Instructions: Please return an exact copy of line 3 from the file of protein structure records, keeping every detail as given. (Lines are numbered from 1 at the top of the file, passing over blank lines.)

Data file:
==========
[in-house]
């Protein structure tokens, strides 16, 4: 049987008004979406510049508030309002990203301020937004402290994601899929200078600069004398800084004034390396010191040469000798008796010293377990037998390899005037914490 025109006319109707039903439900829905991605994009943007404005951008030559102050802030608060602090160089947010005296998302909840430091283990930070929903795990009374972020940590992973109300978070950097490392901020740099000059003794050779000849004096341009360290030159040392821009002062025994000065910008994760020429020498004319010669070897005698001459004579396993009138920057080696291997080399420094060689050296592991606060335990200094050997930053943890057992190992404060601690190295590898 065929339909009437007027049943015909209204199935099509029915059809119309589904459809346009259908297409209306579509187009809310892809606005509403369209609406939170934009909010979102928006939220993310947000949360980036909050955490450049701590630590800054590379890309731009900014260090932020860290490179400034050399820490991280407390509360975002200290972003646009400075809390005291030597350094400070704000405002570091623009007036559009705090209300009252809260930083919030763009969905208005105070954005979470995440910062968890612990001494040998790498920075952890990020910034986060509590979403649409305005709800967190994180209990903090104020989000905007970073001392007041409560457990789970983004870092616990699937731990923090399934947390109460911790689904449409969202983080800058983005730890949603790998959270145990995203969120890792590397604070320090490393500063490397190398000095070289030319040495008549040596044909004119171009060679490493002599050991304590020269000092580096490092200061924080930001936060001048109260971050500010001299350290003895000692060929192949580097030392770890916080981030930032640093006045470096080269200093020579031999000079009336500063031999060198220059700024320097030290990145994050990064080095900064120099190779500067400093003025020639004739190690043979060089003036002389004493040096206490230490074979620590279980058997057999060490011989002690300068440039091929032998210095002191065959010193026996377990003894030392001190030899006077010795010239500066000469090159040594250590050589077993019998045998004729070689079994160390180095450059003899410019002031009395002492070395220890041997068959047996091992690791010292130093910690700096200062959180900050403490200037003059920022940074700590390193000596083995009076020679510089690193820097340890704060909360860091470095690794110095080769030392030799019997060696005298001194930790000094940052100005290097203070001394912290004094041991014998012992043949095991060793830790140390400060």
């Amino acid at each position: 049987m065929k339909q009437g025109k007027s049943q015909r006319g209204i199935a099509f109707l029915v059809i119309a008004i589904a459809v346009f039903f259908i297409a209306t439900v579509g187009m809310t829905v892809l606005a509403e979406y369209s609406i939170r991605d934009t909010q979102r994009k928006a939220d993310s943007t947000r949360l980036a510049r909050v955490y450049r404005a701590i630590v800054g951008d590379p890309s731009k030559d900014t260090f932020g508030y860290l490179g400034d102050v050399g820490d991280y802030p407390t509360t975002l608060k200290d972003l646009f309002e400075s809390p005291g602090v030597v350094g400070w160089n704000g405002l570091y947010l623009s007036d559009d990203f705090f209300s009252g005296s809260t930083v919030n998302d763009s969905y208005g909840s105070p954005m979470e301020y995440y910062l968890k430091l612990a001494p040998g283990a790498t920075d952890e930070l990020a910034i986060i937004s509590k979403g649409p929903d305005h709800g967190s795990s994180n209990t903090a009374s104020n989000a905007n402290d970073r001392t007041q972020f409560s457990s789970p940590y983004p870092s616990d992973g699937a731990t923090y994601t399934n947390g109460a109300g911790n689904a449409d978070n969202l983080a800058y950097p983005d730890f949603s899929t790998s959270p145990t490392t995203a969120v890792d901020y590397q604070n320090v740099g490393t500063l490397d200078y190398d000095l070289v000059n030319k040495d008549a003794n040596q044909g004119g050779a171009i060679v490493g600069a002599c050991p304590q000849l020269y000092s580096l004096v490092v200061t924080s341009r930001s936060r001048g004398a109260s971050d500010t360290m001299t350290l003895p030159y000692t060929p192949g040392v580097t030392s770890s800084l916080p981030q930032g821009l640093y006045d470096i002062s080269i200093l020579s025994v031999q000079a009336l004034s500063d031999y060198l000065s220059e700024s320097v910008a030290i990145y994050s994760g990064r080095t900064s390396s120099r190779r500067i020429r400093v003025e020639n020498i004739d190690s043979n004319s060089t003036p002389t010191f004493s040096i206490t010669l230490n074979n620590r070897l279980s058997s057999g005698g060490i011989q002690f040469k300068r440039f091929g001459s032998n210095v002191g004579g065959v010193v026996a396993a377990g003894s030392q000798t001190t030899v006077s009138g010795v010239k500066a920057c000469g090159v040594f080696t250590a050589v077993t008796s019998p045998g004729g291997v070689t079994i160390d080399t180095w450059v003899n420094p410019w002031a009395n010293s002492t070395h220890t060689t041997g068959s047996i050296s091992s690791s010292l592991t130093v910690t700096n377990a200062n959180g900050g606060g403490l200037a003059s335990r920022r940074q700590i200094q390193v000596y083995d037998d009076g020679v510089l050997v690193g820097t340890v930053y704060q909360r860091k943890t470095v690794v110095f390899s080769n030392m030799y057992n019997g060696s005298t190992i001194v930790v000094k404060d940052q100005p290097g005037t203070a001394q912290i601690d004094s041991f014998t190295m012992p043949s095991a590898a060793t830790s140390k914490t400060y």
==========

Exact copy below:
């Amino acid at each position: 049987m065929k339909q009437g025109k007027s049943q015909r006319g209204i199935a099509f109707l029915v059809i119309a008004i589904a459809v346009f039903f259908i297409a209306t439900v579509g187009m809310t829905v892809l606005a509403e979406y369209s609406i939170r991605d934009t909010q979102r994009k928006a939220d993310s943007t947000r949360l980036a510049r909050v955490y450049r404005a701590i630590v800054g951008d590379p890309s731009k030559d900014t260090f932020g508030y860290l490179g400034d102050v050399g820490d991280y802030p407390t509360t975002l608060k200290d972003l646009f309002e400075s809390p005291g602090v030597v350094g400070w160089n704000g405002l570091y947010l623009s007036d559009d990203f705090f209300s009252g005296s809260t930083v919030n998302d763009s969905y208005g909840s105070p954005m979470e301020y995440y910062l968890k430091l612990a001494p040998g283990a790498t920075d952890e930070l990020a910034i986060i937004s509590k979403g649409p929903d305005h709800g967190s795990s994180n209990t903090a009374s104020n989000a905007n402290d970073r001392t007041q972020f409560s457990s789970p940590y983004p870092s616990d992973g699937a731990t923090y994601t399934n947390g109460a109300g911790n689904a449409d978070n969202l983080a800058y950097p983005d730890f949603s899929t790998s959270p145990t490392t995203a969120v890792d901020y590397q604070n320090v740099g490393t500063l490397d200078y190398d000095l070289v000059n030319k040495d008549a003794n040596q044909g004119g050779a171009i060679v490493g600069a002599c050991p304590q000849l020269y000092s580096l004096v490092v200061t924080s341009r930001s936060r001048g004398a109260s971050d500010t360290m001299t350290l003895p030159y000692t060929p192949g040392v580097t030392s770890s800084l916080p981030q930032g821009l640093y006045d470096i002062s080269i200093l020579s025994v031999q000079a009336l004034s500063d031999y060198l000065s220059e700024s320097v910008a030290i990145y994050s994760g990064r080095t900064s390396s120099r190779r500067i020429r400093v003025e020639n020498i004739d190690s043979n004319s060089t003036p002389t010191f004493s040096i206490t010669l230490n074979n620590r070897l279980s058997s057999g005698g060490i011989q002690f040469k300068r440039f091929g001459s032998n210095v002191g004579g065959v010193v026996a396993a377990g003894s030392q000798t001190t030899v006077s009138g010795v010239k500066a920057c000469g090159v040594f080696t250590a050589v077993t008796s019998p045998g004729g291997v070689t079994i160390d080399t180095w450059v003899n420094p410019w002031a009395n010293s002492t070395h220890t060689t041997g068959s047996i050296s091992s690791s010292l592991t130093v910690t700096n377990a200062n959180g900050g606060g403490l200037a003059s335990r920022r940074q700590i200094q390193v000596y083995d037998d009076g020679v510089l050997v690193g820097t340890v930053y704060q909360r860091k943890t470095v690794v110095f390899s080769n030392m030799y057992n019997g060696s005298t190992i001194v930790v000094k404060d940052q100005p290097g005037t203070a001394q912290i601690d004094s041991f014998t190295m012992p043949s095991a590898a060793t830790s140390k914490t400060y």